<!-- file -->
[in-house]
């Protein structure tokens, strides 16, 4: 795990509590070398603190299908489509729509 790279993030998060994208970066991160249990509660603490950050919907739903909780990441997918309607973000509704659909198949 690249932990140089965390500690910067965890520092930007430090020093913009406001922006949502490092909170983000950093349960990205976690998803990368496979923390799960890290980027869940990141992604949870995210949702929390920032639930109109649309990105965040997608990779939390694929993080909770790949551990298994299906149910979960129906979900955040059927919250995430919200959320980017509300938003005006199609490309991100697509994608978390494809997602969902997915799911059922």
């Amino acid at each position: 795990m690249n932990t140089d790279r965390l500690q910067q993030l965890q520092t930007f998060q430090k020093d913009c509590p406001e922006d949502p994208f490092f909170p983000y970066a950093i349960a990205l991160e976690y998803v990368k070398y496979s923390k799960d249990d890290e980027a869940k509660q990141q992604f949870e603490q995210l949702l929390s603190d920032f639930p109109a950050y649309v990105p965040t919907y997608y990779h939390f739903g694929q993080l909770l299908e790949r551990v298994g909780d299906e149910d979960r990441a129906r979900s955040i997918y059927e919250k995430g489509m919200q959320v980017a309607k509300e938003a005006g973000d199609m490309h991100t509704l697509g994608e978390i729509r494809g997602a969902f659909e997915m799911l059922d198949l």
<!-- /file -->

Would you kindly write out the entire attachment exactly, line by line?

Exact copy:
[in-house]
């Protein structure tokens, strides 16, 4: 795990509590070398603190299908489509729509 790279993030998060994208970066991160249990509660603490950050919907739903909780990441997918309607973000509704659909198949 690249932990140089965390500690910067965890520092930007430090020093913009406001922006949502490092909170983000950093349960990205976690998803990368496979923390799960890290980027869940990141992604949870995210949702929390920032639930109109649309990105965040997608990779939390694929993080909770790949551990298994299906149910979960129906979900955040059927919250995430919200959320980017509300938003005006199609490309991100697509994608978390494809997602969902997915799911059922």
């Amino acid at each position: 795990m690249n932990t140089d790279r965390l500690q910067q993030l965890q520092t930007f998060q430090k020093d913009c509590p406001e922006d949502p994208f490092f909170p983000y970066a950093i349960a990205l991160e976690y998803v990368k070398y496979s923390k799960d249990d890290e980027a869940k509660q990141q992604f949870e603490q995210l949702l929390s603190d920032f639930p109109a950050y649309v990105p965040t919907y997608y990779h939390f739903g694929q993080l909770l299908e790949r551990v298994g909780d299906e149910d979960r990441a129906r979900s955040i997918y059927e919250k995430g489509m919200q959320v980017a309607k509300e938003a005006g973000d199609m490309h991100t509704l697509g994608e978390i729509r494809g997602a969902f659909e997915m799911l059922d198949l």